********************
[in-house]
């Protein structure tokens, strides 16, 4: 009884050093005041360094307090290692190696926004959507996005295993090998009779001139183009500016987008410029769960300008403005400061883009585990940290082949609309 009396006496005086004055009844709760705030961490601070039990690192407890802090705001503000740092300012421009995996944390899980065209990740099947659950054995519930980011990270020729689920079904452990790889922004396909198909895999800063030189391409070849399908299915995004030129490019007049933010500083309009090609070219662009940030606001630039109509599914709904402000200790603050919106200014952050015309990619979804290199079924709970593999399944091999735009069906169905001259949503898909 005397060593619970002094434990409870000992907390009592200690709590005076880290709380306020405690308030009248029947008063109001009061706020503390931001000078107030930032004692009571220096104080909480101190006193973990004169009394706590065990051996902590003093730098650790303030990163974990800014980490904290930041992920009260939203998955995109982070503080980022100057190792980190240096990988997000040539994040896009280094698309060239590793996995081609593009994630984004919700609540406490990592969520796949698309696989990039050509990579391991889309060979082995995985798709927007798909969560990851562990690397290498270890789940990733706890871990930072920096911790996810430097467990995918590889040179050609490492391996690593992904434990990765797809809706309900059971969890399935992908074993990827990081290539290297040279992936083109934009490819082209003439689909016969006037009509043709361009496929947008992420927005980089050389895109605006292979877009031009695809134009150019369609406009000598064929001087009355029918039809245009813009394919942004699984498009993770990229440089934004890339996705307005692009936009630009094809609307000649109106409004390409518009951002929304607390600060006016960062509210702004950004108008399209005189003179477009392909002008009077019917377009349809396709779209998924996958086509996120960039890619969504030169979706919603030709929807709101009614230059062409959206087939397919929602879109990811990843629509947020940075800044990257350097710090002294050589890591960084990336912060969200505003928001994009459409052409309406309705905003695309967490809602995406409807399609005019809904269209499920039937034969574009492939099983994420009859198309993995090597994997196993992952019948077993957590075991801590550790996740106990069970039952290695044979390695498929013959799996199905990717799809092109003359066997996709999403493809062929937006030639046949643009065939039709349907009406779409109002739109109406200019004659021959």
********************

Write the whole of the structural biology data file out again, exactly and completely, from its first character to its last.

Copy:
[in-house]
């Protein structure tokens, strides 16, 4: 009884050093005041360094307090290692190696926004959507996005295993090998009779001139183009500016987008410029769960300008403005400061883009585990940290082949609309 009396006496005086004055009844709760705030961490601070039990690192407890802090705001503000740092300012421009995996944390899980065209990740099947659950054995519930980011990270020729689920079904452990790889922004396909198909895999800063030189391409070849399908299915995004030129490019007049933010500083309009090609070219662009940030606001630039109509599914709904402000200790603050919106200014952050015309990619979804290199079924709970593999399944091999735009069906169905001259949503898909 005397060593619970002094434990409870000992907390009592200690709590005076880290709380306020405690308030009248029947008063109001009061706020503390931001000078107030930032004692009571220096104080909480101190006193973990004169009394706590065990051996902590003093730098650790303030990163974990800014980490904290930041992920009260939203998955995109982070503080980022100057190792980190240096990988997000040539994040896009280094698309060239590793996995081609593009994630984004919700609540406490990592969520796949698309696989990039050509990579391991889309060979082995995985798709927007798909969560990851562990690397290498270890789940990733706890871990930072920096911790996810430097467990995918590889040179050609490492391996690593992904434990990765797809809706309900059971969890399935992908074993990827990081290539290297040279992936083109934009490819082209003439689909016969006037009509043709361009496929947008992420927005980089050389895109605006292979877009031009695809134009150019369609406009000598064929001087009355029918039809245009813009394919942004699984498009993770990229440089934004890339996705307005692009936009630009094809609307000649109106409004390409518009951002929304607390600060006016960062509210702004950004108008399209005189003179477009392909002008009077019917377009349809396709779209998924996958086509996120960039890619969504030169979706919603030709929807709101009614230059062409959206087939397919929602879109990811990843629509947020940075800044990257350097710090002294050589890591960084990336912060969200505003928001994009459409052409309406309705905003695309967490809602995406409807399609005019809904269209499920039937034969574009492939099983994420009859198309993995090597994997196993992952019948077993957590075991801590550790996740106990069970039952290695044979390695498929013959799996199905990717799809092109003359066997996709999403493809062929937006030639046949643009065939039709349907009406779409109002739109109406200019004659021959």